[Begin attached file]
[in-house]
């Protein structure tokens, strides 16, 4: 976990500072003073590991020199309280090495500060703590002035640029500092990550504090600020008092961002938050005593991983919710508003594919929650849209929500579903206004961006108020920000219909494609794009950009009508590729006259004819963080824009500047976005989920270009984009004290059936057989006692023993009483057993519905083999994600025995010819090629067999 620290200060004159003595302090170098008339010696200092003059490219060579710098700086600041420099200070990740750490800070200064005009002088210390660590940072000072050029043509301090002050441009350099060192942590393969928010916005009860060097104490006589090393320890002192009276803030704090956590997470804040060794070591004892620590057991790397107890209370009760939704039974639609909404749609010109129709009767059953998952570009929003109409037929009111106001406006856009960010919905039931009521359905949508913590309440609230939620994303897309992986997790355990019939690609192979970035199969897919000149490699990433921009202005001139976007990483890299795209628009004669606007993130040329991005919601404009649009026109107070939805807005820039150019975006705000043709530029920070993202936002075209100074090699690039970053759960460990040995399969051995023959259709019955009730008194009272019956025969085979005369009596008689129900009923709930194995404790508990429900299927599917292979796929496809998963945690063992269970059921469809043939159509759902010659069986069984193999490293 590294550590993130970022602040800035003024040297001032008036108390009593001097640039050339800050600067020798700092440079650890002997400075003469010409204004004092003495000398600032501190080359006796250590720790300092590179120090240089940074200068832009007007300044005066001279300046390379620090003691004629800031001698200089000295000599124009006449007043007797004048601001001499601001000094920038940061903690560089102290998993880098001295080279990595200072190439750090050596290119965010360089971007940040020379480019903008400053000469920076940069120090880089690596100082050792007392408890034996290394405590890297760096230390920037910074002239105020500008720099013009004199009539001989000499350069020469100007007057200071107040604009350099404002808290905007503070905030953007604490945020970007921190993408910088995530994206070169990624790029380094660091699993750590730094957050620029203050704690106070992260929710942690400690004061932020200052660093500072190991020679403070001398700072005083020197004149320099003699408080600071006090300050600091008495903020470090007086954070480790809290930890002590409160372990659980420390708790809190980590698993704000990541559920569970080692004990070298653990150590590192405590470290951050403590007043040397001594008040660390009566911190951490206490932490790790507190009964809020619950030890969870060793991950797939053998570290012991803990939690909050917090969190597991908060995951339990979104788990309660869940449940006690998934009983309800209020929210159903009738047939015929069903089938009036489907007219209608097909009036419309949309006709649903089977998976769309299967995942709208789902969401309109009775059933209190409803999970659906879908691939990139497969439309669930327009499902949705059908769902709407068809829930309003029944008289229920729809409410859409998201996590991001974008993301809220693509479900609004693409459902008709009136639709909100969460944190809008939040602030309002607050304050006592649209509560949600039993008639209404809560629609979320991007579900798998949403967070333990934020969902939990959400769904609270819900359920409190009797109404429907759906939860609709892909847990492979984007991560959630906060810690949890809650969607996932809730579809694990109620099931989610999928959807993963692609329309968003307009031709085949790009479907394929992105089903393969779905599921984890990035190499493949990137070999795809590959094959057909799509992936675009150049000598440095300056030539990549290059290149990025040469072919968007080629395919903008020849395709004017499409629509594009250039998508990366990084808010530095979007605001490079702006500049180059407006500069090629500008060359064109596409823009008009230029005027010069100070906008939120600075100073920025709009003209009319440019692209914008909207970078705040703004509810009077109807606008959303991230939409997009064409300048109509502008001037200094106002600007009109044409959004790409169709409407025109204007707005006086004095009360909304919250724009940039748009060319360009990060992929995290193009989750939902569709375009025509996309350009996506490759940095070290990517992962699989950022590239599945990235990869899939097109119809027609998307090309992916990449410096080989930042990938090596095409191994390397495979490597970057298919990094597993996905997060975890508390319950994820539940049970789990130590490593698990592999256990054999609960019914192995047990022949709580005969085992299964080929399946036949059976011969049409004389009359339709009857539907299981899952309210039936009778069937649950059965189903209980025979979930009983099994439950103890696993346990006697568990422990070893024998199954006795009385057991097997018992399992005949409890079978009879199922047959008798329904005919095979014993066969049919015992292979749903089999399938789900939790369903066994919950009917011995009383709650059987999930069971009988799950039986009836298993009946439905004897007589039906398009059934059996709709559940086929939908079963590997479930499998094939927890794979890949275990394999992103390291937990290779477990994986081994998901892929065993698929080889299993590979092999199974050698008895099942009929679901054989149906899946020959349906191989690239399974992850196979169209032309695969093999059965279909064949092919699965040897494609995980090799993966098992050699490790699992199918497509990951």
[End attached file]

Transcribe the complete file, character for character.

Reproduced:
[in-house]
């Protein structure tokens, strides 16, 4: 976990500072003073590991020199309280090495500060703590002035640029500092990550504090600020008092961002938050005593991983919710508003594919929650849209929500579903206004961006108020920000219909494609794009950009009508590729006259004819963080824009500047976005989920270009984009004290059936057989006692023993009483057993519905083999994600025995010819090629067999 620290200060004159003595302090170098008339010696200092003059490219060579710098700086600041420099200070990740750490800070200064005009002088210390660590940072000072050029043509301090002050441009350099060192942590393969928010916005009860060097104490006589090393320890002192009276803030704090956590997470804040060794070591004892620590057991790397107890209370009760939704039974639609909404749609010109129709009767059953998952570009929003109409037929009111106001406006856009960010919905039931009521359905949508913590309440609230939620994303897309992986997790355990019939690609192979970035199969897919000149490699990433921009202005001139976007990483890299795209628009004669606007993130040329991005919601404009649009026109107070939805807005820039150019975006705000043709530029920070993202936002075209100074090699690039970053759960460990040995399969051995023959259709019955009730008194009272019956025969085979005369009596008689129900009923709930194995404790508990429900299927599917292979796929496809998963945690063992269970059921469809043939159509759902010659069986069984193999490293 590294550590993130970022602040800035003024040297001032008036108390009593001097640039050339800050600067020798700092440079650890002997400075003469010409204004004092003495000398600032501190080359006796250590720790300092590179120090240089940074200068832009007007300044005066001279300046390379620090003691004629800031001698200089000295000599124009006449007043007797004048601001001499601001000094920038940061903690560089102290998993880098001295080279990595200072190439750090050596290119965010360089971007940040020379480019903008400053000469920076940069120090880089690596100082050792007392408890034996290394405590890297760096230390920037910074002239105020500008720099013009004199009539001989000499350069020469100007007057200071107040604009350099404002808290905007503070905030953007604490945020970007921190993408910088995530994206070169990624790029380094660091699993750590730094957050620029203050704690106070992260929710942690400690004061932020200052660093500072190991020679403070001398700072005083020197004149320099003699408080600071006090300050600091008495903020470090007086954070480790809290930890002590409160372990659980420390708790809190980590698993704000990541559920569970080692004990070298653990150590590192405590470290951050403590007043040397001594008040660390009566911190951490206490932490790790507190009964809020619950030890969870060793991950797939053998570290012991803990939690909050917090969190597991908060995951339990979104788990309660869940449940006690998934009983309800209020929210159903009738047939015929069903089938009036489907007219209608097909009036419309949309006709649903089977998976769309299967995942709208789902969401309109009775059933209190409803999970659906879908691939990139497969439309669930327009499902949705059908769902709407068809829930309003029944008289229920729809409410859409998201996590991001974008993301809220693509479900609004693409459902008709009136639709909100969460944190809008939040602030309002607050304050006592649209509560949600039993008639209404809560629609979320991007579900798998949403967070333990934020969902939990959400769904609270819900359920409190009797109404429907759906939860609709892909847990492979984007991560959630906060810690949890809650969607996932809730579809694990109620099931989610999928959807993963692609329309968003307009031709085949790009479907394929992105089903393969779905599921984890990035190499493949990137070999795809590959094959057909799509992936675009150049000598440095300056030539990549290059290149990025040469072919968007080629395919903008020849395709004017499409629509594009250039998508990366990084808010530095979007605001490079702006500049180059407006500069090629500008060359064109596409823009008009230029005027010069100070906008939120600075100073920025709009003209009319440019692209914008909207970078705040703004509810009077109807606008959303991230939409997009064409300048109509502008001037200094106002600007009109044409959004790409169709409407025109204007707005006086004095009360909304919250724009940039748009060319360009990060992929995290193009989750939902569709375009025509996309350009996506490759940095070290990517992962699989950022590239599945990235990869899939097109119809027609998307090309992916990449410096080989930042990938090596095409191994390397495979490597970057298919990094597993996905997060975890508390319950994820539940049970789990130590490593698990592999256990054999609960019914192995047990022949709580005969085992299964080929399946036949059976011969049409004389009359339709009857539907299981899952309210039936009778069937649950059965189903209980025979979930009983099994439950103890696993346990006697568990422990070893024998199954006795009385057991097997018992399992005949409890079978009879199922047959008798329904005919095979014993066969049919015992292979749903089999399938789900939790369903066994919950009917011995009383709650059987999930069971009988799950039986009836298993009946439905004897007589039906398009059934059996709709559940086929939908079963590997479930499998094939927890794979890949275990394999992103390291937990290779477990994986081994998901892929065993698929080889299993590979092999199974050698008895099942009929679901054989149906899946020959349906191989690239399974992850196979169209032309695969093999059965279909064949092919699965040897494609995980090799993966098992050699490790699992199918497509990951």